EDITOR’S NOTE: Sault Business Matters has received the following media release from the Sault Ste. Marie Chamber of Commerce.
Prime Day—the annual Amazon-concocted mega-sale on July 11 and 12 will surely flood the internet with a sea of supposed “deals.”
The Sault Ste. Marie Chamber of Commerce would like to remind everyone about the significance of supporting local businesses and making conscious purchasing decisions. With Amazon Prime Day fast approaching, it is crucial to be aware of the impact our shopping choices can have on our local economy. While Amazon Prime Day may promise enticing deals and discounts, it’s essential to remember the value that local businesses bring to our community. By supporting local retailers, artisans, and service providers, we contribute to the growth and vitality of our neighborhoods.
While it’s understandable to seek out bargains and convenience, we encourage you to consider allocating a portion of your purchasing power to local establishments during this time. By shopping local, we help foster a thriving local economy and build a stronger, more resilient community.
Read the articles below and learn about the realities of Prime Day “deals”.
Don’t forget to visit your local retailers first and keep your dollars in our local economy.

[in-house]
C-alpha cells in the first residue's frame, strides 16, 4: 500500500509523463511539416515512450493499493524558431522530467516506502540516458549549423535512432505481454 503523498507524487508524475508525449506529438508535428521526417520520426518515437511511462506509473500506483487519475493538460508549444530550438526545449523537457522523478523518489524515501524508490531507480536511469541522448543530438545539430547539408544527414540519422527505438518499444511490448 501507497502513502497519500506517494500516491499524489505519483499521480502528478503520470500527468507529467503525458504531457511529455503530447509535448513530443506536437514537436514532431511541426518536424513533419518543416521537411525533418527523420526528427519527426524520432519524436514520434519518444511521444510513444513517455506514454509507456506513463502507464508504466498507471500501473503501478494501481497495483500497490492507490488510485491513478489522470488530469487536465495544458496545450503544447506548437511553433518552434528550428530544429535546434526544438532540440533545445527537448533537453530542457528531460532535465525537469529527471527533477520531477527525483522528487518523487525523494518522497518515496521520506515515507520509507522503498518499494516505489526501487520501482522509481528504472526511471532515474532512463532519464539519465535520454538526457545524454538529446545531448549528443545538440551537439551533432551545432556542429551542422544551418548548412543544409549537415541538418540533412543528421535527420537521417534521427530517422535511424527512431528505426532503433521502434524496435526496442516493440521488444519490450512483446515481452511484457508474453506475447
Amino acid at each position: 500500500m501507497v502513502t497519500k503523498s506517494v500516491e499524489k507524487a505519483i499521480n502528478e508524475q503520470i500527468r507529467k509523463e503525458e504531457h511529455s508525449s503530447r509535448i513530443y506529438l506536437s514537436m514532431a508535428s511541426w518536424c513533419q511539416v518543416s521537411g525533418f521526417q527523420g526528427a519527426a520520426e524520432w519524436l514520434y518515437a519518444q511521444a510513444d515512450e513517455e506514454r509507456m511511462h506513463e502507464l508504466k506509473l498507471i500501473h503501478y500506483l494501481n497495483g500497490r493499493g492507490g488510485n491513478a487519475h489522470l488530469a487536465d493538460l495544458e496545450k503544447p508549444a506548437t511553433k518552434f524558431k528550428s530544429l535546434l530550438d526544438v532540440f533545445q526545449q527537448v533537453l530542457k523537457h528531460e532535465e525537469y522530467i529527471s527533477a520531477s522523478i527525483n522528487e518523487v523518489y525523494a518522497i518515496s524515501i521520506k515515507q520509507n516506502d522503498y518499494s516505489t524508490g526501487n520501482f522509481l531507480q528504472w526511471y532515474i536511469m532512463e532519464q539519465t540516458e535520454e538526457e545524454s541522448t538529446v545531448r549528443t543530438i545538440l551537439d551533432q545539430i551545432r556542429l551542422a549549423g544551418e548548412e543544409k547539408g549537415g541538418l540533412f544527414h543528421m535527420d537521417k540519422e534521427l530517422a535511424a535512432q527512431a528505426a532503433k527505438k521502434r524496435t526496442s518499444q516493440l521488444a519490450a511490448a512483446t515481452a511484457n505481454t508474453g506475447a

Amazon Prime Day deals ‘not what they seem’
Shoppers thinking of taking part in internet giant Amazon’s Prime Day are being warned that not all the items on sale could be the bargains they seem.
“It can be easy to get swept along by the hype and excitement on the day, so we recommend preparing in advance and researching what you want to buy, to make sure you can tell the difference between a good deal and a dud on Amazon Prime Day.”
Keep reading on BBC.com
5 Amazon Prime Day Sales Traps to Avoid
When is a deal not a deal? When the “before” price is artificially inflated to make it seem like you’re getting a bigger discount than you really are, or when inflation is driving prices so high that it’s difficult to divine what a good deal even is. Jacked-up pricing is a big issue right now “in a number of product categories, from kitchen and bedding to fitness and outdoor entertaining,” says Wirecutter Deals senior editor Nathan Burrow. Nathan suggests looking at the past year of pricing for an item: If the price has been steadily rising for some time, that probably means costs have been affected by inflation rather than pumped up just for Prime Day.
Keep reading on Wirecutter
Is Amazon Prime not what it’s cracked up to be?
According to an article in Vox, there are now more than 100 million Prime members, and at least one analyst predicts it will go as high as 275 million. But there seem to be more than a few consumers who have issues with Amazon and Prime, for a host of reasons, and are cancelling their memberships.
Keep reading on Retailwire.com